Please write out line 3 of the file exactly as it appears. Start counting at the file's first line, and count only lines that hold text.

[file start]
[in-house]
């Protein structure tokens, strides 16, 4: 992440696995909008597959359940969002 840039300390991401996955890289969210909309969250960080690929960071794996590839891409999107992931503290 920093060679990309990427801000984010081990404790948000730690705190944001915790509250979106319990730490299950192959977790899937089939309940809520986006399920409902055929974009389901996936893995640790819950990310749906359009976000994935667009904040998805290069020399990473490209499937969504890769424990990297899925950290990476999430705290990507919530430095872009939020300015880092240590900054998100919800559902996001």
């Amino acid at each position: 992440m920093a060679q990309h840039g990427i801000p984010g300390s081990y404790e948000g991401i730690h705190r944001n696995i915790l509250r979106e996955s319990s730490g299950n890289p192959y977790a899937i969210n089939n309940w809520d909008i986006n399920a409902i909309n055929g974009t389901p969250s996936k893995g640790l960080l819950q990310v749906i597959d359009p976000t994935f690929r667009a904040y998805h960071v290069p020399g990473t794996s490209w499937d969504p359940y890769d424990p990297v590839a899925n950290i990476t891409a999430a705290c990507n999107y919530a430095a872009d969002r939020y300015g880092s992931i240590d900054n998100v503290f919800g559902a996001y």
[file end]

């Amino acid at each position: 992440m920093a060679q990309h840039g990427i801000p984010g300390s081990y404790e948000g991401i730690h705190r944001n696995i915790l509250r979106e996955s319990s730490g299950n890289p192959y977790a899937i969210n089939n309940w809520d909008i986006n399920a409902i909309n055929g974009t389901p969250s996936k893995g640790l960080l819950q990310v749906i597959d359009p976000t994935f690929r667009a904040y998805h960071v290069p020399g990473t794996s490209w499937d969504p359940y890769d424990p990297v590839a899925n950290i990476t891409a999430a705290c990507n999107y919530a430095a872009d969002r939020y300015g880092s992931i240590d900054n998100v503290f919800g559902a996001y």